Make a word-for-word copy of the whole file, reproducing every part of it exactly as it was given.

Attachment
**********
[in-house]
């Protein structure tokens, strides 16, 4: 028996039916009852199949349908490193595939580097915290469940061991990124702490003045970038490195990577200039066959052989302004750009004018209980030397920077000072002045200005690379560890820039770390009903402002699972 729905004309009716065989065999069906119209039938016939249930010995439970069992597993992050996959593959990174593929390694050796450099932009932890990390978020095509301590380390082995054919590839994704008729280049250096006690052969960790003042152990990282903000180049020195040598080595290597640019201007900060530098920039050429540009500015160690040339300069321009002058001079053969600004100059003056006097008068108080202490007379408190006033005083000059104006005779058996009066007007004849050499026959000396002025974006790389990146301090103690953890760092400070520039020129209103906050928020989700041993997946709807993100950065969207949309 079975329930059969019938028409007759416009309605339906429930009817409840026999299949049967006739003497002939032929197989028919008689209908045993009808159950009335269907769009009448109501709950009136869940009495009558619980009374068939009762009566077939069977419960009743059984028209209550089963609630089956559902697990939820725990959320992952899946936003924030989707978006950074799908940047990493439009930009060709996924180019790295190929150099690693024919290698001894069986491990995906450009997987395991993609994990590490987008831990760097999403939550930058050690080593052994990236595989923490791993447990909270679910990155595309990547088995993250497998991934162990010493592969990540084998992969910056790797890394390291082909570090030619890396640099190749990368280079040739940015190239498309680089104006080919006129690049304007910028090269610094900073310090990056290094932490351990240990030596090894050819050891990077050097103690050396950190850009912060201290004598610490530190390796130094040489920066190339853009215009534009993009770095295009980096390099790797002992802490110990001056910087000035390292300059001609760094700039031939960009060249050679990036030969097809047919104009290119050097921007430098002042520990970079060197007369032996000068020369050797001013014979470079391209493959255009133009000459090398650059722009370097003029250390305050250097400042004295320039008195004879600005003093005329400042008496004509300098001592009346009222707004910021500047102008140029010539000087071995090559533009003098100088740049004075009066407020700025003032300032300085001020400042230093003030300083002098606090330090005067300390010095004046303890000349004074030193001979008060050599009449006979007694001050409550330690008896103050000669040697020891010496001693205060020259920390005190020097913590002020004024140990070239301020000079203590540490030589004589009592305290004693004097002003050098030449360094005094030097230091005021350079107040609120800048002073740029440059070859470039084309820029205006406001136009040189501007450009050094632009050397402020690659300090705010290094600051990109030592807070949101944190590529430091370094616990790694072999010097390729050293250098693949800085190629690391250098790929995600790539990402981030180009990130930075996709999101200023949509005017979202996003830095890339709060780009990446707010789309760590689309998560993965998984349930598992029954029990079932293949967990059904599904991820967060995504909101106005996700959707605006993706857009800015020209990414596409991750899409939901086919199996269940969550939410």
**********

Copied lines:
[in-house]
């Protein structure tokens, strides 16, 4: 028996039916009852199949349908490193595939580097915290469940061991990124702490003045970038490195990577200039066959052989302004750009004018209980030397920077000072002045200005690379560890820039770390009903402002699972 729905004309009716065989065999069906119209039938016939249930010995439970069992597993992050996959593959990174593929390694050796450099932009932890990390978020095509301590380390082995054919590839994704008729280049250096006690052969960790003042152990990282903000180049020195040598080595290597640019201007900060530098920039050429540009500015160690040339300069321009002058001079053969600004100059003056006097008068108080202490007379408190006033005083000059104006005779058996009066007007004849050499026959000396002025974006790389990146301090103690953890760092400070520039020129209103906050928020989700041993997946709807993100950065969207949309 079975329930059969019938028409007759416009309605339906429930009817409840026999299949049967006739003497002939032929197989028919008689209908045993009808159950009335269907769009009448109501709950009136869940009495009558619980009374068939009762009566077939069977419960009743059984028209209550089963609630089956559902697990939820725990959320992952899946936003924030989707978006950074799908940047990493439009930009060709996924180019790295190929150099690693024919290698001894069986491990995906450009997987395991993609994990590490987008831990760097999403939550930058050690080593052994990236595989923490791993447990909270679910990155595309990547088995993250497998991934162990010493592969990540084998992969910056790797890394390291082909570090030619890396640099190749990368280079040739940015190239498309680089104006080919006129690049304007910028090269610094900073310090990056290094932490351990240990030596090894050819050891990077050097103690050396950190850009912060201290004598610490530190390796130094040489920066190339853009215009534009993009770095295009980096390099790797002992802490110990001056910087000035390292300059001609760094700039031939960009060249050679990036030969097809047919104009290119050097921007430098002042520990970079060197007369032996000068020369050797001013014979470079391209493959255009133009000459090398650059722009370097003029250390305050250097400042004295320039008195004879600005003093005329400042008496004509300098001592009346009222707004910021500047102008140029010539000087071995090559533009003098100088740049004075009066407020700025003032300032300085001020400042230093003030300083002098606090330090005067300390010095004046303890000349004074030193001979008060050599009449006979007694001050409550330690008896103050000669040697020891010496001693205060020259920390005190020097913590002020004024140990070239301020000079203590540490030589004589009592305290004693004097002003050098030449360094005094030097230091005021350079107040609120800048002073740029440059070859470039084309820029205006406001136009040189501007450009050094632009050397402020690659300090705010290094600051990109030592807070949101944190590529430091370094616990790694072999010097390729050293250098693949800085190629690391250098790929995600790539990402981030180009990130930075996709999101200023949509005017979202996003830095890339709060780009990446707010789309760590689309998560993965998984349930598992029954029990079932293949967990059904599904991820967060995504909101106005996700959707605006993706857009800015020209990414596409991750899409939901086919199996269940969550939410």